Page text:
Lake Oswego Girls Softball Little League

Hitting Mechanics
Posted Jan 15, 2017

STANCE/SET UP Hitting is cause and effect, beginning with the stance. Attain a simple, sound, relaxed and balanced stance, one that has control of the center of gravity and allows for the creation of rhythm and timing. Substance is more important than style.

  • The feet are the foundation, place them slightly wider than shoulder-width apart, with the weight towards the balls of the foot and in a straight line towards the opposite batter's box.
  • Flex the knees and keep them between the feet.
  • Align the head, both eyes, and the body, square and level towards the pitcher.
  • Keep the head between the feet and let the arms hang relaxed close to the body.
  • Place the bat close to the launch position angled at 45 degrees with a natural grip having the bat run through the base of the fingers.
  • Bottom hand is at the top of the strike zone.
  • Both elbows are pointed downward and relaxed.


  • As the pitcher gets ready to pitch the ball, the hitter begins to get into position to hit the ball.
  • Hitter loads slow, easy and early approximately when the pitcher lifts the stride leg, hands go back towards the launch position.
  • Keep upper body rotation to a minimum while maintaining good posture.
  • This initial phase of rhythm and timing helps the hitter to be on time for the swing no matter what type of pitch is thrown or the velocity.


  • When hitter strides to balance, the hands will move back towards the launch position as the stride foot simultaneously moves towards the pitcher prior to the release of the ball.
  • Hands will settle near the back shoulder moving the bat over the shoulder close to a 45 degree angle, with the knob of the bat pointing down to the ground in front of the catcher.
  • The stride foot moves directly towards the pitcher, landing on the inside ball of the foot on a 45 degree angle. Heel remains slightly elevated in preparation for the swing.
  • Stride must be short enough to keep strong balance and long enough to fit the hitter’s body type.


  • The swing begins the rotational action starting as the stride foot heel hits the ground elevating the back heel and opening the front hip.
  • Front shoulder remains closed with the hands back.
  • The lower half action begins the sequential swing and creates torque in the body.
  • The swing is feet first, hands last, from the ground up, with the back foot rotating to toe down or completely off the ground at contact.
  • The body delivers the bat to the ball.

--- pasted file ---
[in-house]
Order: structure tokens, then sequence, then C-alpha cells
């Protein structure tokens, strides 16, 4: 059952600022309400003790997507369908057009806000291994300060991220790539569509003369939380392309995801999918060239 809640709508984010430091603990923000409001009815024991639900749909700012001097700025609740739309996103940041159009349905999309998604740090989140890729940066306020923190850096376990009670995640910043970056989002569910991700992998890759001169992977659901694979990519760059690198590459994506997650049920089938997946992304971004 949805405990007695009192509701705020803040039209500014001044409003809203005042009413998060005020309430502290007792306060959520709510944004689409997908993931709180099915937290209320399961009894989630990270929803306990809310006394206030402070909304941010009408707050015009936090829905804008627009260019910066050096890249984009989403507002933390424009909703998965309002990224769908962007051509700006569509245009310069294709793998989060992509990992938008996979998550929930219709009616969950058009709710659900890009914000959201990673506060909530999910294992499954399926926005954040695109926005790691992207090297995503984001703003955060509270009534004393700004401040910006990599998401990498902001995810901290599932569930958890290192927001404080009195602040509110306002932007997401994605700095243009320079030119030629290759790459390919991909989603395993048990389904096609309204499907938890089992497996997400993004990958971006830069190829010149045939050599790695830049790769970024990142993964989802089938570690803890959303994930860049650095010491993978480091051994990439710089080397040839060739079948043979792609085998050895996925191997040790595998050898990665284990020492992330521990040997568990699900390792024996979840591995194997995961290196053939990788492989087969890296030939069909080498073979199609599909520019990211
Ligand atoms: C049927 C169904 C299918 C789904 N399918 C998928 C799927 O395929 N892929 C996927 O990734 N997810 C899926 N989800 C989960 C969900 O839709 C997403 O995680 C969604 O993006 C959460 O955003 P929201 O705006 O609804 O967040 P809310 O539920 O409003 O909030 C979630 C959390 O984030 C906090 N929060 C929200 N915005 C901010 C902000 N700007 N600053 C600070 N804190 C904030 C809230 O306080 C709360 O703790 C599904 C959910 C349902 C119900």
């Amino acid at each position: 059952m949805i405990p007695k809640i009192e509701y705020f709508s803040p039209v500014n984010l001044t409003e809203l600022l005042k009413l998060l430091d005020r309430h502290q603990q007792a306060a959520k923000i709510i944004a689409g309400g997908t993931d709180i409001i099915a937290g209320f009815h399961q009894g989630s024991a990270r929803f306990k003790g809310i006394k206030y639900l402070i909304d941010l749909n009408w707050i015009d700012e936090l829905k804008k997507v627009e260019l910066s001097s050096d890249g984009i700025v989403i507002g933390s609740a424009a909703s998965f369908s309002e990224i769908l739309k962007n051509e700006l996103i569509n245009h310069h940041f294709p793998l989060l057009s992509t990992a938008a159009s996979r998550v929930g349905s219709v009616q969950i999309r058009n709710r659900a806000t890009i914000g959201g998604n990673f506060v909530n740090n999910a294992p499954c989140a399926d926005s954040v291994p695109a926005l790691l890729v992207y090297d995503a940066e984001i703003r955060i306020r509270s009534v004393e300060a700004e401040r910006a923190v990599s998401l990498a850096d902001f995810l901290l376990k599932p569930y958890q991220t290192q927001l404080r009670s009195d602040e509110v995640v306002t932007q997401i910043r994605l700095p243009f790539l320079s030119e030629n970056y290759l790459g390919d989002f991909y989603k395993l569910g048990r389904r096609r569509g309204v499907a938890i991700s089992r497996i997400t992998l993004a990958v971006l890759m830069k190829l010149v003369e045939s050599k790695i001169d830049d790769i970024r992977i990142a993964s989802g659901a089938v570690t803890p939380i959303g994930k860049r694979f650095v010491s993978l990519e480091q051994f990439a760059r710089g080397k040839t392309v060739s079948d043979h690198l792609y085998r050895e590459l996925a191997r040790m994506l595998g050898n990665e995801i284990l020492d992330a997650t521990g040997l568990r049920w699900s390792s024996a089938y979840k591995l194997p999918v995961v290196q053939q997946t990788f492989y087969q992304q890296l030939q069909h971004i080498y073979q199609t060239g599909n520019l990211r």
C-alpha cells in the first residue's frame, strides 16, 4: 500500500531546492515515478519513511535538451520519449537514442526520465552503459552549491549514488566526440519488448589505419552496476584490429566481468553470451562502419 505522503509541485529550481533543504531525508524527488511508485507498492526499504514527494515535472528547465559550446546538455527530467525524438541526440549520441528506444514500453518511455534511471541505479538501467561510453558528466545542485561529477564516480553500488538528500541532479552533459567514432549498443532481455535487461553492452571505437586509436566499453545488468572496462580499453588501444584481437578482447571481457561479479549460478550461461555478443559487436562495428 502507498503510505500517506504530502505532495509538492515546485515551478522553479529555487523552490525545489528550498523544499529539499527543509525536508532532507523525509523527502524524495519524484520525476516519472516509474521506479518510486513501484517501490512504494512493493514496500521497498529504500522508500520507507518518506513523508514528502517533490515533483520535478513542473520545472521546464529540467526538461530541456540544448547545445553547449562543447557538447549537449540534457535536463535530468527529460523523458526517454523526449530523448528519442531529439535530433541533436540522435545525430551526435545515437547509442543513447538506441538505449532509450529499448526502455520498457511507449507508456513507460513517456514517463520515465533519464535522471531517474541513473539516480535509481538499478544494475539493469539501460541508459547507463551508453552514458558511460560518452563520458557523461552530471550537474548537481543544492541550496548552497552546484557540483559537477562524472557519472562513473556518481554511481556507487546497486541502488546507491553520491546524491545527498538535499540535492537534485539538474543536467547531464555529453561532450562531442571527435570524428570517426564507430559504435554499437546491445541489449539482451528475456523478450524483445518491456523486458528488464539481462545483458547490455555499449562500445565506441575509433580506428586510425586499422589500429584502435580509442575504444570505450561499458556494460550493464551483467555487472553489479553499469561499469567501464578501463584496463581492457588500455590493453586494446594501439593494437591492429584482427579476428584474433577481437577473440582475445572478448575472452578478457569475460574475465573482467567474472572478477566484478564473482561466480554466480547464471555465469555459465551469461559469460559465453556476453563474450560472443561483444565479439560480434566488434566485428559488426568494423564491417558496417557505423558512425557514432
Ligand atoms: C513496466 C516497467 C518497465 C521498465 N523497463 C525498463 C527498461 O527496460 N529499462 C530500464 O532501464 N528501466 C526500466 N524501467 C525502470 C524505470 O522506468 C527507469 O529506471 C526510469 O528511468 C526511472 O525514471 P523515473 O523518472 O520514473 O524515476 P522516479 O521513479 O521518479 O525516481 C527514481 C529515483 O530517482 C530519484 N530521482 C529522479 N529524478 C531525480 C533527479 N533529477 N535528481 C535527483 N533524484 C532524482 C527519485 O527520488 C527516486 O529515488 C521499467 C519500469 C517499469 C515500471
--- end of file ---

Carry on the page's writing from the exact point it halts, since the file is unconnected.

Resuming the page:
• During the swing, the body rotates around an axis maintaining dynamic balance. If the hands remain close to the body, the rotation will be quicker.
  • Less head movement during the swing is better, the head and eyes are angled towards the ball, while the hitter maintains eye contact with the ball as long as possible.


The three optimal contact locations are:       1. Ball outside   = between belly button and front foot.  

  1. Ball down the middle = inside the front foot (after stride)
  2. Ball inside = 6” – 8”  in front of front foot (after stride)
  • The optimal contact position has the hitter’s elbows tight to the body in a strong power V position.
  • Palm up palm down at contact and hands 6” – 8” away from the body.
  • Hitting through the ball is a must.
  • The finish of the swing is a direct bi-product of our contact position and extension.
  • Extension through the hitting zone allows us to adjust to off speed pitches and recover from being early.


  • It is imperative that the head stays as still as possible during the swing. Any movement will cause the hitter to miss the center of the ball.
  • The eyes must be given a chance to track and recognize each and every pitch. Good decisions will be made when the ball is recognized correctly.


  • We learn three ways: by listening, by seeing/imitating, and by feeling.
  • The most efficient of the three is “Feeling.” A good hitter tells her coach what she feels, and a good coach tells their hitter what they see.
  • Together difficult problems can be worked out and corrected.
  • Have a great attitude and work hard.
  • Never be afraid to fail or swing and miss. Go for it!


Two-strike hitting is the most difficult of all offensive situations. Hitters definitely should have an individual plan and know how to implement the plan. Last year two strike averages in the major leagues were: 0-2 (.159); 1-2 (.172); 2-2 (.189); and 3-2 (.226). The averages increase with the number of balls. Hitters will be expected to look visually different with two strikes on them.


  • Expand the strike zone.
  • Choke up on the bat.
  • Move up closer to the plate.
  • Cut down on length of swing.
  • Let ball get deeper.
  • Think the other way.
  • Look away adjust in.
  • Develop attitude of refusing to strike out, be tough-minded.
  • Hitters must develop their own plan to cope with these counts.